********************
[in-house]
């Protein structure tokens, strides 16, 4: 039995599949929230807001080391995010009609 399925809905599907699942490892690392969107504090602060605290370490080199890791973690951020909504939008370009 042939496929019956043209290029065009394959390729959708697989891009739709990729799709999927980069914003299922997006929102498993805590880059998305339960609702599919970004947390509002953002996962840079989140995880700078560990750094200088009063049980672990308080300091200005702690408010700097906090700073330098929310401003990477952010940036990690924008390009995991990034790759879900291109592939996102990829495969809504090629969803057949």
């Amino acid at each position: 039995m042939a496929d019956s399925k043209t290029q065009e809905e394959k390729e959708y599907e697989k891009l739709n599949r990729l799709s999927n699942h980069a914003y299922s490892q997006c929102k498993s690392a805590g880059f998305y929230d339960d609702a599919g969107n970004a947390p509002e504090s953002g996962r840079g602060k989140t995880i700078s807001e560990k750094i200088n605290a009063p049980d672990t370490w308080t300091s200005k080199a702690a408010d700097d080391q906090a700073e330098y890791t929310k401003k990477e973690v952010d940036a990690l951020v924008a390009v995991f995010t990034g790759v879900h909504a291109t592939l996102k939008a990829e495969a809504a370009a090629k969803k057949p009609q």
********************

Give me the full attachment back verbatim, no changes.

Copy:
[in-house]
């Protein structure tokens, strides 16, 4: 039995599949929230807001080391995010009609 399925809905599907699942490892690392969107504090602060605290370490080199890791973690951020909504939008370009 042939496929019956043209290029065009394959390729959708697989891009739709990729799709999927980069914003299922997006929102498993805590880059998305339960609702599919970004947390509002953002996962840079989140995880700078560990750094200088009063049980672990308080300091200005702690408010700097906090700073330098929310401003990477952010940036990690924008390009995991990034790759879900291109592939996102990829495969809504090629969803057949």
């Amino acid at each position: 039995m042939a496929d019956s399925k043209t290029q065009e809905e394959k390729e959708y599907e697989k891009l739709n599949r990729l799709s999927n699942h980069a914003y299922s490892q997006c929102k498993s690392a805590g880059f998305y929230d339960d609702a599919g969107n970004a947390p509002e504090s953002g996962r840079g602060k989140t995880i700078s807001e560990k750094i200088n605290a009063p049980d672990t370490w308080t300091s200005k080199a702690a408010d700097d080391q906090a700073e330098y890791t929310k401003k990477e973690v952010d940036a990690l951020v924008a390009v995991f995010t990034g790759v879900h909504a291109t592939l996102k939008a990829e495969a809504a370009a090629k969803k057949p009609q």